Worldwide the penetration of leasing and equipment rental is quite high. Compared to countries like USA, Japan and China, India’s leasing and rental business is still at a nascent stage. And one reason for that has been the unfavourable tax treatment of leasing in India so far. With introduction of GST, the ambiguity on the tax front will hopefully get sorted out. Growth of the leasing and rental industry will definitely encourage original equipment manufacturers (OEMs) to explore opportunities in the Indian market and this will enable easier access to asset-related services like operations, repair and maintenance, availability of spare parts and skilling of personnel. The market will become more and more organized. Additionally, this will enable an orderly growth of the used equipment market which is very essential for a market like India where majority of the customers are cost-conscious and nearly 60% of the customers are first time users (FTUs). Another major advantage of GST will be the enhanced mobility of the asset. Inter-state movement of such equipment had been a headache for decades. With GST, movement of such assets will be seamless and it will be easier to re-deploy the asset at multiple locations on multiple projects thereby ensuring optimal utilization of the asset over its economic life.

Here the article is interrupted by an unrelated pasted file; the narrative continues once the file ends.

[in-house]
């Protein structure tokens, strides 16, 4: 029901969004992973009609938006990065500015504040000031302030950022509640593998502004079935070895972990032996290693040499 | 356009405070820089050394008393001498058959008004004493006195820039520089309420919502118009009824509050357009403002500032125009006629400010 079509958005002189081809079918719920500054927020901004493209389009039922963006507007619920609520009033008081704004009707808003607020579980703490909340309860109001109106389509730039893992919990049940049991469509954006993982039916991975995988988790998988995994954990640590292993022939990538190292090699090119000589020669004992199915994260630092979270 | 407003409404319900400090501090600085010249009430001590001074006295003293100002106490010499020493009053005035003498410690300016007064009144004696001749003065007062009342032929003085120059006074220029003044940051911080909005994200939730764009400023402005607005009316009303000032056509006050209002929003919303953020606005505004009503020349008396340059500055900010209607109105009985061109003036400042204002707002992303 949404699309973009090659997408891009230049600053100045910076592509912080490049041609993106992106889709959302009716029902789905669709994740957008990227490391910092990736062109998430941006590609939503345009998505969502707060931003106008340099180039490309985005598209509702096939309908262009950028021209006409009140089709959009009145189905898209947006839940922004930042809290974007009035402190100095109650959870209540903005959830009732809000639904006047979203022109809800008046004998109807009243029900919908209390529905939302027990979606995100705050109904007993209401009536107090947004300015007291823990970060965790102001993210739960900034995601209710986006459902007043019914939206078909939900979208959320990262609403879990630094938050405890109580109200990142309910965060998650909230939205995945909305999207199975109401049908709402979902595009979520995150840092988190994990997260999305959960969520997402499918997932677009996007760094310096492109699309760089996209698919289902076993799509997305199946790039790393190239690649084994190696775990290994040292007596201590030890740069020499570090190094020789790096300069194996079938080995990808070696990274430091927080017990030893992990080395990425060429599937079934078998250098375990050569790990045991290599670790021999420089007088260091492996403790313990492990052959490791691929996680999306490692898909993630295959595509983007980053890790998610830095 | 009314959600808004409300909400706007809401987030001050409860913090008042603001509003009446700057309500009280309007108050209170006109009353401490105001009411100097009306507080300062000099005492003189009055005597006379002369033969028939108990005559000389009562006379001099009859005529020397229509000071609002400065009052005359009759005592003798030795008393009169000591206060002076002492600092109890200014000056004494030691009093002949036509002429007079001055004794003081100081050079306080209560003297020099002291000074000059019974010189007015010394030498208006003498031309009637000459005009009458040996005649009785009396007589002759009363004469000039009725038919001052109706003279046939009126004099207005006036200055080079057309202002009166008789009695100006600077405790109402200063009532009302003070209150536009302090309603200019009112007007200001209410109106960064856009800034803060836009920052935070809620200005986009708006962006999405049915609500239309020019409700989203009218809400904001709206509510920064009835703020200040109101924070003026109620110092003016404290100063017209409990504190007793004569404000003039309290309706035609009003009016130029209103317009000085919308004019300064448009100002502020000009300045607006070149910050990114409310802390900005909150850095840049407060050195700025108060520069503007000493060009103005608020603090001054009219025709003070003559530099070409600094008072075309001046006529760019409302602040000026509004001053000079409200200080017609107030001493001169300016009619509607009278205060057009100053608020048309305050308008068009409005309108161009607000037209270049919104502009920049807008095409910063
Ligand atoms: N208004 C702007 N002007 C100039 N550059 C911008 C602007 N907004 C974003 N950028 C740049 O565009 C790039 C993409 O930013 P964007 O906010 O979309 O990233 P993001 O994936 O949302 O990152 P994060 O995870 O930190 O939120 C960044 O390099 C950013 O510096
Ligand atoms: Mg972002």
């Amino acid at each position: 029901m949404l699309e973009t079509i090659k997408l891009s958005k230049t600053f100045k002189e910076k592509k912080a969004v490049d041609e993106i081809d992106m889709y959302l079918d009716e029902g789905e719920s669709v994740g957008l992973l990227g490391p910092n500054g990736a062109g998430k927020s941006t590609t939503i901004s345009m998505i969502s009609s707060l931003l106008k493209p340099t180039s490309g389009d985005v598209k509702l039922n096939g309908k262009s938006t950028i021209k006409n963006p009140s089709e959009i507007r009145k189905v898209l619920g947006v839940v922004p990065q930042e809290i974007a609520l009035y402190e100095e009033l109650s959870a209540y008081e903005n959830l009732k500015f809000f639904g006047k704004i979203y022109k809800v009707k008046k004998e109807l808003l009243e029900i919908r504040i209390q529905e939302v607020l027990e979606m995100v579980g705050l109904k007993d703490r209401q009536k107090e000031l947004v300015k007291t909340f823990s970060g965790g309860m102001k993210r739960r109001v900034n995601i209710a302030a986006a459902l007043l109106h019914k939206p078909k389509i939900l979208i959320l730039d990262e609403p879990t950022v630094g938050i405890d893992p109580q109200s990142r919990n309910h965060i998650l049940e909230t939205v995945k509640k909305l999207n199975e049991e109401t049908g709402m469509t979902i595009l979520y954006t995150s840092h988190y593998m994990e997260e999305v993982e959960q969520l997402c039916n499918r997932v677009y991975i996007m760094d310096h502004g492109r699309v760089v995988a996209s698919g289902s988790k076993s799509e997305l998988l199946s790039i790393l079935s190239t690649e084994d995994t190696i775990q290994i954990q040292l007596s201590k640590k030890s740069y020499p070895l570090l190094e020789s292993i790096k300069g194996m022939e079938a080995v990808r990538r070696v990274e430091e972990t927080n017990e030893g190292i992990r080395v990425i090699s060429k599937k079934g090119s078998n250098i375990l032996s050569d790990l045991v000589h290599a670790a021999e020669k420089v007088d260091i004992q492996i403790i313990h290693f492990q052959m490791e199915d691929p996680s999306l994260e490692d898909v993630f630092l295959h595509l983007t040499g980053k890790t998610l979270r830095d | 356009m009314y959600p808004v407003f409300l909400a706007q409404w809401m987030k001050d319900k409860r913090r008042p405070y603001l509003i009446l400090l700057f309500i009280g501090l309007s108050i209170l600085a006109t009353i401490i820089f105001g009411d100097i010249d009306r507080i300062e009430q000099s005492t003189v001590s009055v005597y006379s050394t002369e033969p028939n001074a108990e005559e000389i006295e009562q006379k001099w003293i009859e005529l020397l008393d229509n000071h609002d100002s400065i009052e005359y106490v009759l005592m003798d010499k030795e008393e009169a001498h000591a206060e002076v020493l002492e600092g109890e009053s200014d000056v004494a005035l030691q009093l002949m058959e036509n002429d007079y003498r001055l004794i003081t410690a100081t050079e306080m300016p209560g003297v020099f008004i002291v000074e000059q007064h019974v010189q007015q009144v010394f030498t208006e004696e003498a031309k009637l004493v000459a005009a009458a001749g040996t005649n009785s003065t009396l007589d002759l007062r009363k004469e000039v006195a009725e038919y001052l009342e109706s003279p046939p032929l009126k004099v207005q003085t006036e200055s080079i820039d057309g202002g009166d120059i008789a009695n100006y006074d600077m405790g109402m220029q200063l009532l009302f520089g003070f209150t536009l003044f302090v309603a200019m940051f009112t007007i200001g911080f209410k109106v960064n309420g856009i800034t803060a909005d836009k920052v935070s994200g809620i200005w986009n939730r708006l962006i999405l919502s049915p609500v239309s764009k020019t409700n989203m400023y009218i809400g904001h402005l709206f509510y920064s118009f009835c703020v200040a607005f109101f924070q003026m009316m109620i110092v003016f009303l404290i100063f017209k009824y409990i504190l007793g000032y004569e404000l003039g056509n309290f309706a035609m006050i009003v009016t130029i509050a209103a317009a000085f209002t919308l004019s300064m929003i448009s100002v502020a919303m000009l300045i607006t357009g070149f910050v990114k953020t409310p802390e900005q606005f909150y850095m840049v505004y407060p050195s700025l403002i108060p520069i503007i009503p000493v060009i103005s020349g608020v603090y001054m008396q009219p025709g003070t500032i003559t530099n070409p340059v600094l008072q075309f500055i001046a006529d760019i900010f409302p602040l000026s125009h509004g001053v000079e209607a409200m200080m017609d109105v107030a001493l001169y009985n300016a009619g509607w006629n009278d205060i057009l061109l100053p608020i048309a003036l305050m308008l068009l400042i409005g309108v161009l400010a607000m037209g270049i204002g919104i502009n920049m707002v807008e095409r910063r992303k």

Post GST niggles
The two usual modes of leasing are Finance Lease and Operating Lease. In a FL transaction, the lessor/NBFC buys the asset from an OEM and then makes it available to the user/lessee for an agreed price and time period. FL is treated like a loan and the risks and rewards associated with the asset are transferred to the lessee and the asset remains on the lessee’s balance sheet. In the present tax structure, FL transactions include both VAT and service tax. In an OL, all risks and rewards associated with the asset remain with the lessor.
Here the lease payments are shown as operational fees paid by the lessee and the asset appears on the lessor’s balance sheet. VAT is charged on the rental income, but there is no service tax component. Financially, OL works out to be slightly cheaper than FL. Also, OL is a preferred mode
for the lessor as in case of a payment default it is easier to repossess the asset.
Pre-GST, the VAT paid on procurement of equipment for leasing is entirely available for set-off with the output VAT liability. However, the GST framework proposes that the input credit on inputs, capital goods and input services to be reduced to 50% for NBFCs and banks who are engaged in extending finances through the process of lease of equipment. This is bound to create a considerable cash flow impact on the lessors and they will ultimately recover the extra cost from the lessees. It can be empirically established that post-GST a lessee will need to pay out more. Capital-starved SME players will face major hardship due to this. This will effectively be a death blow to leasing even before it makes a comeback in India. More importantly, the pace of infrastructure creation will suffer a setback which, in turn, will slow down India’s growth momentum.